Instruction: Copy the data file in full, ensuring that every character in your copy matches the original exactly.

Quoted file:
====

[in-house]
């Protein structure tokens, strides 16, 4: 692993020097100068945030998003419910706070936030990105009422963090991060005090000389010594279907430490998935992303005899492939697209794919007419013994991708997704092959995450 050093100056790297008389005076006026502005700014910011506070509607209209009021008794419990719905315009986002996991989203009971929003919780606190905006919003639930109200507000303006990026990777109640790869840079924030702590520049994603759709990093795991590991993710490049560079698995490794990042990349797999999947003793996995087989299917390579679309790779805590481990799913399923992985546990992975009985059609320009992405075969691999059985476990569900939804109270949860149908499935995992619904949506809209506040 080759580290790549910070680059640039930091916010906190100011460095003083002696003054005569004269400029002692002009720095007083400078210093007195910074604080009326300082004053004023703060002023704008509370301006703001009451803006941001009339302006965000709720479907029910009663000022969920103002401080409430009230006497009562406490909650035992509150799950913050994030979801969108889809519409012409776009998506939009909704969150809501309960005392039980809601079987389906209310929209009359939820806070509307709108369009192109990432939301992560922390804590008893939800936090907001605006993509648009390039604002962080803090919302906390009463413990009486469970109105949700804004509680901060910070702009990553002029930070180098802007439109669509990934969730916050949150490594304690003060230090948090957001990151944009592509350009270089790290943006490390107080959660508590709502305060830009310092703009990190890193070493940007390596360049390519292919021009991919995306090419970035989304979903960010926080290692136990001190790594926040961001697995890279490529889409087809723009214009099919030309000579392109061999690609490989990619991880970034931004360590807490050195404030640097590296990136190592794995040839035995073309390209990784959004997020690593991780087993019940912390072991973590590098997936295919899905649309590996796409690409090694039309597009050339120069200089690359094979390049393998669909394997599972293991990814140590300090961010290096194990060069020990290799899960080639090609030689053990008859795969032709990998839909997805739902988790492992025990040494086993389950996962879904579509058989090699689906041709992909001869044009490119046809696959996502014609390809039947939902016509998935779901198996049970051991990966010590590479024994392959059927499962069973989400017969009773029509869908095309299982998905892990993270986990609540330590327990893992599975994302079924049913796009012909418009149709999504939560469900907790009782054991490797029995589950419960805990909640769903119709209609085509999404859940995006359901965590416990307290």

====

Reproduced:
[in-house]
């Protein structure tokens, strides 16, 4: 692993020097100068945030998003419910706070936030990105009422963090991060005090000389010594279907430490998935992303005899492939697209794919007419013994991708997704092959995450 050093100056790297008389005076006026502005700014910011506070509607209209009021008794419990719905315009986002996991989203009971929003919780606190905006919003639930109200507000303006990026990777109640790869840079924030702590520049994603759709990093795991590991993710490049560079698995490794990042990349797999999947003793996995087989299917390579679309790779805590481990799913399923992985546990992975009985059609320009992405075969691999059985476990569900939804109270949860149908499935995992619904949506809209506040 080759580290790549910070680059640039930091916010906190100011460095003083002696003054005569004269400029002692002009720095007083400078210093007195910074604080009326300082004053004023703060002023704008509370301006703001009451803006941001009339302006965000709720479907029910009663000022969920103002401080409430009230006497009562406490909650035992509150799950913050994030979801969108889809519409012409776009998506939009909704969150809501309960005392039980809601079987389906209310929209009359939820806070509307709108369009192109990432939301992560922390804590008893939800936090907001605006993509648009390039604002962080803090919302906390009463413990009486469970109105949700804004509680901060910070702009990553002029930070180098802007439109669509990934969730916050949150490594304690003060230090948090957001990151944009592509350009270089790290943006490390107080959660508590709502305060830009310092703009990190890193070493940007390596360049390519292919021009991919995306090419970035989304979903960010926080290692136990001190790594926040961001697995890279490529889409087809723009214009099919030309000579392109061999690609490989990619991880970034931004360590807490050195404030640097590296990136190592794995040839035995073309390209990784959004997020690593991780087993019940912390072991973590590098997936295919899905649309590996796409690409090694039309597009050339120069200089690359094979390049393998669909394997599972293991990814140590300090961010290096194990060069020990290799899960080639090609030689053990008859795969032709990998839909997805739902988790492992025990040494086993389950996962879904579509058989090699689906041709992909001869044009490119046809696959996502014609390809039947939902016509998935779901198996049970051991990966010590590479024994392959059927499962069973989400017969009773029509869908095309299982998905892990993270986990609540330590327990893992599975994302079924049913796009012909418009149709999504939560469900907790009782054991490797029995589950419960805990909640769903119709209609085509999404859940995006359901965590416990307290």